Gov. Chris Christie’s latest appearance on “The Tonight Show Starring Jimmy Fallon” not only proved the man can bust a move and take a joke. It also provided an opportunity for the potential Republican presidential contender to put the traffic scandal in his rear-view mirror.
Christie poked fun at himself and the George Washington Bridge furor on Thursday night during his first late-night TV appearance since the story that has cast a cloud over his 2016 White House prospects broke several months ago.
Wearing a polo shirt and pleated, high-waisted khakis, he swiveled his ample hips and threw up his hands as he and Fallon demonstrated dorky, middle-aged dance moves in a comedy bit called “The Evolution of Dad Dancing.”
When Fallon began to show off a move called the “This Bridge Is Closed,” the governor pretended to walk off the stage in a huff.
Later on the program, Christie joked that as bad as the lane-closing scandal has been, the dance performance was far more humiliating to his family “because I actually did that.”
Within minutes, videos of the appearance were flying around the Internet. The website Gawker chided Christie for dancing “like a buffoon that makes you want to scrub your eyes with bleach.” Business Insider said the video would “blow your mind.”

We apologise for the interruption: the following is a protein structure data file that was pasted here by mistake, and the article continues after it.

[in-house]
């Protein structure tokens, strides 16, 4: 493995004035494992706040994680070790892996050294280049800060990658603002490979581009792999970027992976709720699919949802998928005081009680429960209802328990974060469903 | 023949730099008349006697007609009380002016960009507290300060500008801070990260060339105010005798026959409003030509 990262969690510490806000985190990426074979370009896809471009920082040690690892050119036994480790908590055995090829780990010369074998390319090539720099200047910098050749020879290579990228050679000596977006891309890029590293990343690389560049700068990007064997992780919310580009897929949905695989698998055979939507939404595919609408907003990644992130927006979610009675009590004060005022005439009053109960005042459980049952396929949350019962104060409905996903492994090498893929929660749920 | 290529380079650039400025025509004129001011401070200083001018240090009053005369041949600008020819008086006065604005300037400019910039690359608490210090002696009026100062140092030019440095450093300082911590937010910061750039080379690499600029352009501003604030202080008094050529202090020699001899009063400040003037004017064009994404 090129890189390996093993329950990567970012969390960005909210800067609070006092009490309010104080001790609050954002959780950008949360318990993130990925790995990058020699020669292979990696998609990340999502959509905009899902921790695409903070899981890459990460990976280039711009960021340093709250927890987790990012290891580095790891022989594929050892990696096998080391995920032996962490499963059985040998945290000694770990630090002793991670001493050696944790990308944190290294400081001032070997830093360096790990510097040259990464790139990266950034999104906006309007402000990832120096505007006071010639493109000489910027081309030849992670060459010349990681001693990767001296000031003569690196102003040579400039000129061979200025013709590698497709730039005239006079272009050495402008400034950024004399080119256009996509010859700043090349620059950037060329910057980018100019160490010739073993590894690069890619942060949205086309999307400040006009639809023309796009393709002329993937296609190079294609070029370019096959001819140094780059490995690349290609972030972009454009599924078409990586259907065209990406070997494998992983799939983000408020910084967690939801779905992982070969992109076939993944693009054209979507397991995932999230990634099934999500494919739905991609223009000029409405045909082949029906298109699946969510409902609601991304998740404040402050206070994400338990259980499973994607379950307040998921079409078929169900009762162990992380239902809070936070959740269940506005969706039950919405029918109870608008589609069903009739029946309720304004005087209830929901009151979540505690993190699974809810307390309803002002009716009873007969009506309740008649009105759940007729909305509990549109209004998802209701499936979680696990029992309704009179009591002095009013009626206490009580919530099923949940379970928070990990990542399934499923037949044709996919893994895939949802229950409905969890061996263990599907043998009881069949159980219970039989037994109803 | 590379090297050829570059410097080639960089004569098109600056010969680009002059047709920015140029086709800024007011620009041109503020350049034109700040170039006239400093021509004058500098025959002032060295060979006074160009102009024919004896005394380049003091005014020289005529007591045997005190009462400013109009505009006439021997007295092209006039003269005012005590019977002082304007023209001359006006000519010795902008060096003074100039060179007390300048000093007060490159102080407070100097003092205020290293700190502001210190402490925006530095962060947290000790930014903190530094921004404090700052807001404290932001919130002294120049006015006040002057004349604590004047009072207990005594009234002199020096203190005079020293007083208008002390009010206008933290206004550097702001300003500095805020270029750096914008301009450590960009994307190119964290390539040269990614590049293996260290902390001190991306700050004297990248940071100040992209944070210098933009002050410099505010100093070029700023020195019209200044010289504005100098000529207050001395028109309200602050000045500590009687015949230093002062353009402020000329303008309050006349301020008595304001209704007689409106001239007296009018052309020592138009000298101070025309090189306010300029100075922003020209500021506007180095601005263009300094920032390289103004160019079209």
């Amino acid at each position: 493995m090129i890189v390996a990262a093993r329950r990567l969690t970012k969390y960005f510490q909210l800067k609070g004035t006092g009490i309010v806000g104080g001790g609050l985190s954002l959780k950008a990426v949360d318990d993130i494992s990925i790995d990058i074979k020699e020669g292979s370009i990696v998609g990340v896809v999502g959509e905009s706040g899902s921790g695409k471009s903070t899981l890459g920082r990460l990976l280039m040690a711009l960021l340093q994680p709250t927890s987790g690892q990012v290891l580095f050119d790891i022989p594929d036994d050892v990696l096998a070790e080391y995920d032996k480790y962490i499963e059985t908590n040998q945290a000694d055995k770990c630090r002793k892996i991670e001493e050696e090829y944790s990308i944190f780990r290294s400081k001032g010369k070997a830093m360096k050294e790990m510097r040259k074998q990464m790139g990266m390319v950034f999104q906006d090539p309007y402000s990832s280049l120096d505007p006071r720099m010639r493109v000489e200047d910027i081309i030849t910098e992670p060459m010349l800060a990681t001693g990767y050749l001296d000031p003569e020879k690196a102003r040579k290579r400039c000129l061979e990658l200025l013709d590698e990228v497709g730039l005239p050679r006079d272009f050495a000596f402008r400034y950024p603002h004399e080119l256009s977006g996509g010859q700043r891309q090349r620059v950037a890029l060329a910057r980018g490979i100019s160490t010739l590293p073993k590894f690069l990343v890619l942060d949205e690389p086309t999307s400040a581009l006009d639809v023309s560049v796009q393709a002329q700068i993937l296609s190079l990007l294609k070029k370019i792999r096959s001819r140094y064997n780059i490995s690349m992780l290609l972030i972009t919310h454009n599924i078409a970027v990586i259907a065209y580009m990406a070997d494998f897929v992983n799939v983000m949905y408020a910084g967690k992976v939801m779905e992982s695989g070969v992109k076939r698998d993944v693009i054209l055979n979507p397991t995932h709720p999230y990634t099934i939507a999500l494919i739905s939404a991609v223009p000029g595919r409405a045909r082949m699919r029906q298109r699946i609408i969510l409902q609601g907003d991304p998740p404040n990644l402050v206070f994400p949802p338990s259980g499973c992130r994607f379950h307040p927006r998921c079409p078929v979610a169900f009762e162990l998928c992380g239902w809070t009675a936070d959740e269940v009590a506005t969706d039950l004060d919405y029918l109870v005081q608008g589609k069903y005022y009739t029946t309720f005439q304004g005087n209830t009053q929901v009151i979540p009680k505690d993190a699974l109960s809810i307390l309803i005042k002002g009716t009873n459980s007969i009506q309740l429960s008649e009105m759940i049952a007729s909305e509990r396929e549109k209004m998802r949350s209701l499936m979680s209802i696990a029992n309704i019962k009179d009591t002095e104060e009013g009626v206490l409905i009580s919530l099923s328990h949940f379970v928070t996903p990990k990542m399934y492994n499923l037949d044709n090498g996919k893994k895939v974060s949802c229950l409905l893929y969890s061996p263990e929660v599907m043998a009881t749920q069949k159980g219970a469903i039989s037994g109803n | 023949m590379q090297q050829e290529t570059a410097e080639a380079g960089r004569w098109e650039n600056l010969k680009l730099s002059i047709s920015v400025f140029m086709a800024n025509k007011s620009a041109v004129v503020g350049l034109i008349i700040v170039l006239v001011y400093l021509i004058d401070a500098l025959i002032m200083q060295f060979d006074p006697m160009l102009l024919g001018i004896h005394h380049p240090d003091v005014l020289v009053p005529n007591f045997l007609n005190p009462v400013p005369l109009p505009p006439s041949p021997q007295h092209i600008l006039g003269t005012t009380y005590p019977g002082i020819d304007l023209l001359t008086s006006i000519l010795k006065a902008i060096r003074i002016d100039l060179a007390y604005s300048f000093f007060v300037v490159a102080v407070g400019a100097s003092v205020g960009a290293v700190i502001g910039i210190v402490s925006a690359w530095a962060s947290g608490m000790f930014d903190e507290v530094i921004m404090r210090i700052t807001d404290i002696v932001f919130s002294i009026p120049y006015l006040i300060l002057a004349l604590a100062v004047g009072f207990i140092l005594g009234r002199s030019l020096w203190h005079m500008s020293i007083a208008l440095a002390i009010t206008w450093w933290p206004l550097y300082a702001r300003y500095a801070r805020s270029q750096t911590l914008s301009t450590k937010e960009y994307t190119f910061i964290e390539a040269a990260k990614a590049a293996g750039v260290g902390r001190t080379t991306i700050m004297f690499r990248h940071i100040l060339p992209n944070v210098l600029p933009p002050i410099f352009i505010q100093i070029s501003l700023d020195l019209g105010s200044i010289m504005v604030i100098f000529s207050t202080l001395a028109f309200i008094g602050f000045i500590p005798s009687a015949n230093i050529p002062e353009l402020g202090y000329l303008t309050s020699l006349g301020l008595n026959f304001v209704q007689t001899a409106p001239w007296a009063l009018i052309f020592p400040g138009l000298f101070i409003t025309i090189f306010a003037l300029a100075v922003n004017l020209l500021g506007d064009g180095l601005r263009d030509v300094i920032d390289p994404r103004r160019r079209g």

If it looked unpresidential to some viewers, the Christie camp didn’t seem to be worried.
The governor’s office eagerly promoted the appearance, sending out a news release to reporters Friday that read, “The Gov & Fallon Dance, Dish, And All Around Embarrass The Kids on The Tonight Show.”
Mike DuHaime, who has served as the governor’s campaign strategist, said it showed off Christie as a “down-to-earth” guy with the ability to have fun. He rejected any suggestion the footage could come back to haunt Christie if he decides to run.
“I think the fact that he has got a sense of humor, I think people appreciate that,” DuHaime said. “I think he was out there enjoying it, and if somebody wants to attack his dancing for political reasons, so be it. I’m not too worried about that.”
The appearance brought Christie full circle in a way: He initially made a joke out of the traffic story, then took it seriously when it was learned that some of those around him engineered the gridlock last September in an apparent act of political payback. He has denied any role in the scheme.
If Christie does run for president, he will join the list of White House candidates and victors who showed they could lighten up on TV.
President Barack Obama has “slow-jammed” the news on Fallon’s show; candidate Bill Clinton donned dark sunglasses and played the saxophone on “The Arsenio Hall Show” in 1992; Vice President Al Gore put on goggles and smashed an ashtray with a hammer on David Letterman’s show in 1993; and Richard Nixon uttered “Sock it to me” on “Laugh-In” before the 1968 election.